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Google Starts Reining in Ticket Scalpers

Google started to impose new advertising rules on sports, event and concert ticket resellers Wednesday, requiring them to clearly show that they’re not the primary seller. And beginning next month, resellers will also have to disclose the premium they’re charging over the original ticket price.

“Unfortunately, some ticket resellers provide limited transparency in their ads about ticket costs and fees, as well as their association with a specific venue or event,” wrote Google senior trust & safety director David Graff in a blog post about the motivation behind these changes. “Lack of transparency can erode trust in the online ticket ecosystem and makes it harder for legitimate businesses to reach customers.”

The newly instituted changes to Google’s ad policies require resellers not to imply that they’re the original seller, but instead make it clear to consumers that they’re visiting the site of a reseller or a secondary marketplace. Resellers also have to show that they’re charging more than the original ticket price, and show all extra fees charged before consumers make a payment. And starting in March, they have to show the original ticket price in addition to the price they are charging.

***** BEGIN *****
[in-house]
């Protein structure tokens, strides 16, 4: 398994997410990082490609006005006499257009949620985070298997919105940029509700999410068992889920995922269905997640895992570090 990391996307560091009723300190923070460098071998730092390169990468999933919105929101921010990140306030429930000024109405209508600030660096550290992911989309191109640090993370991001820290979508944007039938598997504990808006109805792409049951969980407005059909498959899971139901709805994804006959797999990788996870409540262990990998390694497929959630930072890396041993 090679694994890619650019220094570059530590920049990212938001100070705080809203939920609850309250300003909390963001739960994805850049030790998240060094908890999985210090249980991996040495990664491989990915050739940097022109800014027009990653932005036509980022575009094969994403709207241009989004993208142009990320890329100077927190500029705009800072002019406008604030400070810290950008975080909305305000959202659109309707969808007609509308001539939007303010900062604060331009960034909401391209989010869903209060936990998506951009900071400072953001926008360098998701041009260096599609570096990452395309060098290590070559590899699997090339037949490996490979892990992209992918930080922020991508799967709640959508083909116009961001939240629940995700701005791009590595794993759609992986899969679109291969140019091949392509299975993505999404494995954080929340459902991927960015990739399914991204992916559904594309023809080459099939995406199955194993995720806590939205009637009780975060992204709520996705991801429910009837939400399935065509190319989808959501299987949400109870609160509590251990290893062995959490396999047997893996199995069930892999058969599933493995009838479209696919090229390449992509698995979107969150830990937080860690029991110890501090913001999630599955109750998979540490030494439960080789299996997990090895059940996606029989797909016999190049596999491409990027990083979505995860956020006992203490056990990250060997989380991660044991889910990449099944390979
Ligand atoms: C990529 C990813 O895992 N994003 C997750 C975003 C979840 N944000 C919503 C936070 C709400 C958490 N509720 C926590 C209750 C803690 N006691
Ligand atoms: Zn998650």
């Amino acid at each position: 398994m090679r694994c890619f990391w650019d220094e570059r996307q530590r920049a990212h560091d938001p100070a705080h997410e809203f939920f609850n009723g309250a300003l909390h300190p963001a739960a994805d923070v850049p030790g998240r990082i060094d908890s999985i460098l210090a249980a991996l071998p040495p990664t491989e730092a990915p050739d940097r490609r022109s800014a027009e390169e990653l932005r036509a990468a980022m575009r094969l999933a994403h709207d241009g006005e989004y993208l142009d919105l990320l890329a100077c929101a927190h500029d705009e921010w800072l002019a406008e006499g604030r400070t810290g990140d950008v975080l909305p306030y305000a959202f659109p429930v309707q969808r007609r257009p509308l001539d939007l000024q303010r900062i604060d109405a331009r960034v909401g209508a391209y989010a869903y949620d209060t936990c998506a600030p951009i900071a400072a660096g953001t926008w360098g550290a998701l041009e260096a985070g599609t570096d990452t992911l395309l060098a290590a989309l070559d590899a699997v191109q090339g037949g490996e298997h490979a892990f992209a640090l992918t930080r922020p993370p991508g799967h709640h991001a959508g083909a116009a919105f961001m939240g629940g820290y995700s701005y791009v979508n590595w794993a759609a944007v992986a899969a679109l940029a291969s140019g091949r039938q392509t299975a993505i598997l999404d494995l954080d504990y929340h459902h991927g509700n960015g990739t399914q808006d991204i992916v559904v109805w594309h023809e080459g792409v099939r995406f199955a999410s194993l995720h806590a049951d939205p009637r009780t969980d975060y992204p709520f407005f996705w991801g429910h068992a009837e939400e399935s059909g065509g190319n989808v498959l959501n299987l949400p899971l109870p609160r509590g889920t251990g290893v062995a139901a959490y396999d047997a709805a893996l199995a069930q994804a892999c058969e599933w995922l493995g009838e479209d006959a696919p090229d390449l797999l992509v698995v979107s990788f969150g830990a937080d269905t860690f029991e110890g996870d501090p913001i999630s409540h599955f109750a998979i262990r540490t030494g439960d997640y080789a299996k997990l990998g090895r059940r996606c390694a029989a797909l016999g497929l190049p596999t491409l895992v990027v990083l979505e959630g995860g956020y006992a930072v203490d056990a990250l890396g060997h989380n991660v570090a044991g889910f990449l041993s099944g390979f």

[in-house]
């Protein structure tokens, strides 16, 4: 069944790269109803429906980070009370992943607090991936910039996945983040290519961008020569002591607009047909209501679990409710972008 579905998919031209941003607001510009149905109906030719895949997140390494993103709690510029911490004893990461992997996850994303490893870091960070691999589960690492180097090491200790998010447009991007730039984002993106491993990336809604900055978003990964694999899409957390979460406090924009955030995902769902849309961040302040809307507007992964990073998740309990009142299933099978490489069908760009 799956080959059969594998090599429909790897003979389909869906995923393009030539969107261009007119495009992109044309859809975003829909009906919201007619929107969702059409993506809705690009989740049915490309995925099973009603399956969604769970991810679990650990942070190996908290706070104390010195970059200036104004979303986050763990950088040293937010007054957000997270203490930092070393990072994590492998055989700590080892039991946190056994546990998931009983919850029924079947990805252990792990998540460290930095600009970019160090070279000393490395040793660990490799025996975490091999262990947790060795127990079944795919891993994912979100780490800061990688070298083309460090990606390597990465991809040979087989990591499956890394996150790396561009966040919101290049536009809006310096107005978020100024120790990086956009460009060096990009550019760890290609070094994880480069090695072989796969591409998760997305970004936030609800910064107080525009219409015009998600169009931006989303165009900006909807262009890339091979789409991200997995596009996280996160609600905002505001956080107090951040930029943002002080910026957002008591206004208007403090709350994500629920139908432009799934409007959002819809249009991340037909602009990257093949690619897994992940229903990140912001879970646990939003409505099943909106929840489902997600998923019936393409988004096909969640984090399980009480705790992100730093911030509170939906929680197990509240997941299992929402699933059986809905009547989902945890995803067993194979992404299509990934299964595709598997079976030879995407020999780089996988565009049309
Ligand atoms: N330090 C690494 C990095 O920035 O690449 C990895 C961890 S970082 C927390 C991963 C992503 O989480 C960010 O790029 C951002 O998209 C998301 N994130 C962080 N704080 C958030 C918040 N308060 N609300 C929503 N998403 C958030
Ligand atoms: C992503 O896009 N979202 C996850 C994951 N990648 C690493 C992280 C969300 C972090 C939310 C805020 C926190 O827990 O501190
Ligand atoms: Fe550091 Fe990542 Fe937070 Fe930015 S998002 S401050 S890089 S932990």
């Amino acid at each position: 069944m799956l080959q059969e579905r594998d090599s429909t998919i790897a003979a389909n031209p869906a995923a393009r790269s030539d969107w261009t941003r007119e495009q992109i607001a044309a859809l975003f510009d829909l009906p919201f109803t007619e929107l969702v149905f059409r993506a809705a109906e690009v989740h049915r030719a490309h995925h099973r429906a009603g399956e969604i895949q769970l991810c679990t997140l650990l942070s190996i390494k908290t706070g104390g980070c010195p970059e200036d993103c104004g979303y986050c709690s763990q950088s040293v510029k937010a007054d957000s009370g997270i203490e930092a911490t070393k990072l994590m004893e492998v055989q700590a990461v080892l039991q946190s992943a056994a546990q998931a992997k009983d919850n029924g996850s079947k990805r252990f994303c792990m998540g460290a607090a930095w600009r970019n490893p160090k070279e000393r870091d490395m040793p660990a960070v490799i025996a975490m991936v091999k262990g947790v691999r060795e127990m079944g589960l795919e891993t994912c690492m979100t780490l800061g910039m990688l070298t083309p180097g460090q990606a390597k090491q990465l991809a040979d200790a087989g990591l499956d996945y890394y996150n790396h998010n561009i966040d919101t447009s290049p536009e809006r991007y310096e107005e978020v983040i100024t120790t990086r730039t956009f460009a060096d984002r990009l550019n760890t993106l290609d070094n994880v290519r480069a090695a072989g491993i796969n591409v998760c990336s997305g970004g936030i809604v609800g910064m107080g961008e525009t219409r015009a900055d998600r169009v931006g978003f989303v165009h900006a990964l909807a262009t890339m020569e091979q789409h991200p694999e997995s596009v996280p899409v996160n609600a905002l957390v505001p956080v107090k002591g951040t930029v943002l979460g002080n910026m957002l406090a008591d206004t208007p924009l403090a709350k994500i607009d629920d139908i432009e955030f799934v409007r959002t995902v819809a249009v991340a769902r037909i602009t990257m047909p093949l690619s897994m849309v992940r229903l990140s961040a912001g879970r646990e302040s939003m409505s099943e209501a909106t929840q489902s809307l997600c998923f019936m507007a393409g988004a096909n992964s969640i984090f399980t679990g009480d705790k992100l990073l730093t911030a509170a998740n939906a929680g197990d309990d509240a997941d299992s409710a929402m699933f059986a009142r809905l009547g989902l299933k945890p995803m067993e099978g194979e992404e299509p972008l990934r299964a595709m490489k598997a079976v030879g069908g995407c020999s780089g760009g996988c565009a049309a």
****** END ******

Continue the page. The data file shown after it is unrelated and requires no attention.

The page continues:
Google first announced these steps all the way back in November, and begun certifying ticket resellers under its new guidelines in January.

The company had been under fire for its role in the growth of ticket scalping. This included an episode in 2017, when resellers sold thousands of tickets to concerts of Ed Sheeran, at times charging ten times as much as the original ticket price. At the time, one of Ed Sheeran’s tour managers told reporters that Google was “aiding and abetting” ticket scalpers by allowing them to run misleading ads.

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